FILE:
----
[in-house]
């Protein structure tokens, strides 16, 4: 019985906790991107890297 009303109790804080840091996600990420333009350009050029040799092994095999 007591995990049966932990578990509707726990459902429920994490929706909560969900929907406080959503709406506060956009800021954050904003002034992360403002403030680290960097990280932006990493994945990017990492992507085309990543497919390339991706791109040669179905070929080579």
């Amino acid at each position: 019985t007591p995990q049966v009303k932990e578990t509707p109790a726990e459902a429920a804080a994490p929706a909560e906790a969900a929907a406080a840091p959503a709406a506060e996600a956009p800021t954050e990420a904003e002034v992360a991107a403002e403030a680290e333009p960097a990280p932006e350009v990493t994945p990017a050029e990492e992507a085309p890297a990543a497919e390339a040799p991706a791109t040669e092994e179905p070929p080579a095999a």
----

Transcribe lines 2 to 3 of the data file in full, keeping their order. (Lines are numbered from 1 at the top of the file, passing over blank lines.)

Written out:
């Protein structure tokens, strides 16, 4: 019985906790991107890297 009303109790804080840091996600990420333009350009050029040799092994095999 007591995990049966932990578990509707726990459902429920994490929706909560969900929907406080959503709406506060956009800021954050904003002034992360403002403030680290960097990280932006990493994945990017990492992507085309990543497919390339991706791109040669179905070929080579």
């Amino acid at each position: 019985t007591p995990q049966v009303k932990e578990t509707p109790a726990e459902a429920a804080a994490p929706a909560e906790a969900a929907a406080a840091p959503a709406a506060e996600a956009p800021t954050e990420a904003e002034v992360a991107a403002e403030a680290e333009p960097a990280p932006e350009v990493t994945p990017a050029e990492e992507a085309p890297a990543a497919e390339a040799p991706a791109t040669e092994e179905p070929p080579a095999a």